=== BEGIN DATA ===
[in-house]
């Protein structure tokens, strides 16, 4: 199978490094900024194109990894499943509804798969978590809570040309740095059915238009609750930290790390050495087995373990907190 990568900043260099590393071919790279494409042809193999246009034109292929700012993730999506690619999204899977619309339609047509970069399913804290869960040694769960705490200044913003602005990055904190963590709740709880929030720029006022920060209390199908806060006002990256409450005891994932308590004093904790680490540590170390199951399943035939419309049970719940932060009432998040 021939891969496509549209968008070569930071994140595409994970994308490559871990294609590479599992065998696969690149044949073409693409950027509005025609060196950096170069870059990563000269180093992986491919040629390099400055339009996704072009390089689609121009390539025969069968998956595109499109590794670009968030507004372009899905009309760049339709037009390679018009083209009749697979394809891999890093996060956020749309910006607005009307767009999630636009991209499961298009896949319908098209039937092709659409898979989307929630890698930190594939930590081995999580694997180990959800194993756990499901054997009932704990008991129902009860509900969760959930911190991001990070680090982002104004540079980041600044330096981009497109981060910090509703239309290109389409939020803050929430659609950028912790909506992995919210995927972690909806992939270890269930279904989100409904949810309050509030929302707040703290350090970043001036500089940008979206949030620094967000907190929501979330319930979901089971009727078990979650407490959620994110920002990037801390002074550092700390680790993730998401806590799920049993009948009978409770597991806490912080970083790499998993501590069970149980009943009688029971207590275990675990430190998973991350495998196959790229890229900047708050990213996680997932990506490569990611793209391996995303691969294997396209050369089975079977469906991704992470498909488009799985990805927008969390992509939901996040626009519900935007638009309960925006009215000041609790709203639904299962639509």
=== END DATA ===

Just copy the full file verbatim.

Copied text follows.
[in-house]
């Protein structure tokens, strides 16, 4: 199978490094900024194109990894499943509804798969978590809570040309740095059915238009609750930290790390050495087995373990907190 990568900043260099590393071919790279494409042809193999246009034109292929700012993730999506690619999204899977619309339609047509970069399913804290869960040694769960705490200044913003602005990055904190963590709740709880929030720029006022920060209390199908806060006002990256409450005891994932308590004093904790680490540590170390199951399943035939419309049970719940932060009432998040 021939891969496509549209968008070569930071994140595409994970994308490559871990294609590479599992065998696969690149044949073409693409950027509005025609060196950096170069870059990563000269180093992986491919040629390099400055339009996704072009390089689609121009390539025969069968998956595109499109590794670009968030507004372009899905009309760049339709037009390679018009083209009749697979394809891999890093996060956020749309910006607005009307767009999630636009991209499961298009896949319908098209039937092709659409898979989307929630890698930190594939930590081995999580694997180990959800194993756990499901054997009932704990008991129902009860509900969760959930911190991001990070680090982002104004540079980041600044330096981009497109981060910090509703239309290109389409939020803050929430659609950028912790909506992995919210995927972690909806992939270890269930279904989100409904949810309050509030929302707040703290350090970043001036500089940008979206949030620094967000907190929501979330319930979901089971009727078990979650407490959620994110920002990037801390002074550092700390680790993730998401806590799920049993009948009978409770597991806490912080970083790499998993501590069970149980009943009688029971207590275990675990430190998973991350495998196959790229890229900047708050990213996680997932990506490569990611793209391996995303691969294997396209050369089975079977469906991704992470498909488009799985990805927008969390992509939901996040626009519900935007638009309960925006009215000041609790709203639904299962639509």